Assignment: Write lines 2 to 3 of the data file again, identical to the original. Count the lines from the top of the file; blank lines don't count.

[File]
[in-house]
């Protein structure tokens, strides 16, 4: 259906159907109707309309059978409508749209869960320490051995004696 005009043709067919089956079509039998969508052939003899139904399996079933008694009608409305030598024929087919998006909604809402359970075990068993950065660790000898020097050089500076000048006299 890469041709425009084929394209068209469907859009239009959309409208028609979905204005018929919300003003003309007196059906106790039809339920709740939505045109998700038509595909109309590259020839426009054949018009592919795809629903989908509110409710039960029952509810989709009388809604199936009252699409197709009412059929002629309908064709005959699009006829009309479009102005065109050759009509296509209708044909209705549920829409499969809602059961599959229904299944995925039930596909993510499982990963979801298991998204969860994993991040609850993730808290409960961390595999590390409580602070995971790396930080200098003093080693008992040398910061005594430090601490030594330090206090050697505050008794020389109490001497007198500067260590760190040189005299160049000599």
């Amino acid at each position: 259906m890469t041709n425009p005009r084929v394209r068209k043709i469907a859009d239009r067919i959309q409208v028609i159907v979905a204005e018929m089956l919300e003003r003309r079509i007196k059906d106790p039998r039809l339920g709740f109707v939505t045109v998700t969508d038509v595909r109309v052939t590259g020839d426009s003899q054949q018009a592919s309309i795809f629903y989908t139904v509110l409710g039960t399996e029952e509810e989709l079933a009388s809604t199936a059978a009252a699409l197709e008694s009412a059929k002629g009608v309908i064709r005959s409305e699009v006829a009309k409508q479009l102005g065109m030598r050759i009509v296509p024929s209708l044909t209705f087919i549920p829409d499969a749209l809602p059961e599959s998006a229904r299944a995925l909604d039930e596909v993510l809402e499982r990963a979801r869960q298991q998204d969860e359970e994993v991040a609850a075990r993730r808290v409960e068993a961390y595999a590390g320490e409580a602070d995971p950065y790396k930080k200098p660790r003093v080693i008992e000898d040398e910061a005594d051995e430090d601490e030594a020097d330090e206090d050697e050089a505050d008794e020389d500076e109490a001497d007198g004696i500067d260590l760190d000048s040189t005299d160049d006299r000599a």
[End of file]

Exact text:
């Protein structure tokens, strides 16, 4: 259906159907109707309309059978409508749209869960320490051995004696 005009043709067919089956079509039998969508052939003899139904399996079933008694009608409305030598024929087919998006909604809402359970075990068993950065660790000898020097050089500076000048006299 890469041709425009084929394209068209469907859009239009959309409208028609979905204005018929919300003003003309007196059906106790039809339920709740939505045109998700038509595909109309590259020839426009054949018009592919795809629903989908509110409710039960029952509810989709009388809604199936009252699409197709009412059929002629309908064709005959699009006829009309479009102005065109050759009509296509209708044909209705549920829409499969809602059961599959229904299944995925039930596909993510499982990963979801298991998204969860994993991040609850993730808290409960961390595999590390409580602070995971790396930080200098003093080693008992040398910061005594430090601490030594330090206090050697505050008794020389109490001497007198500067260590760190040189005299160049000599």
């Amino acid at each position: 259906m890469t041709n425009p005009r084929v394209r068209k043709i469907a859009d239009r067919i959309q409208v028609i159907v979905a204005e018929m089956l919300e003003r003309r079509i007196k059906d106790p039998r039809l339920g709740f109707v939505t045109v998700t969508d038509v595909r109309v052939t590259g020839d426009s003899q054949q018009a592919s309309i795809f629903y989908t139904v509110l409710g039960t399996e029952e509810e989709l079933a009388s809604t199936a059978a009252a699409l197709e008694s009412a059929k002629g009608v309908i064709r005959s409305e699009v006829a009309k409508q479009l102005g065109m030598r050759i009509v296509p024929s209708l044909t209705f087919i549920p829409d499969a749209l809602p059961e599959s998006a229904r299944a995925l909604d039930e596909v993510l809402e499982r990963a979801r869960q298991q998204d969860e359970e994993v991040a609850a075990r993730r808290v409960e068993a961390y595999a590390g320490e409580a602070d995971p950065y790396k930080k200098p660790r003093v080693i008992e000898d040398e910061a005594d051995e430090d601490e030594a020097d330090e206090d050697e050089a505050d008794e020389d500076e109490a001497d007198g004696i500067d260590l760190d000048s040189t005299d160049d006299r000599a």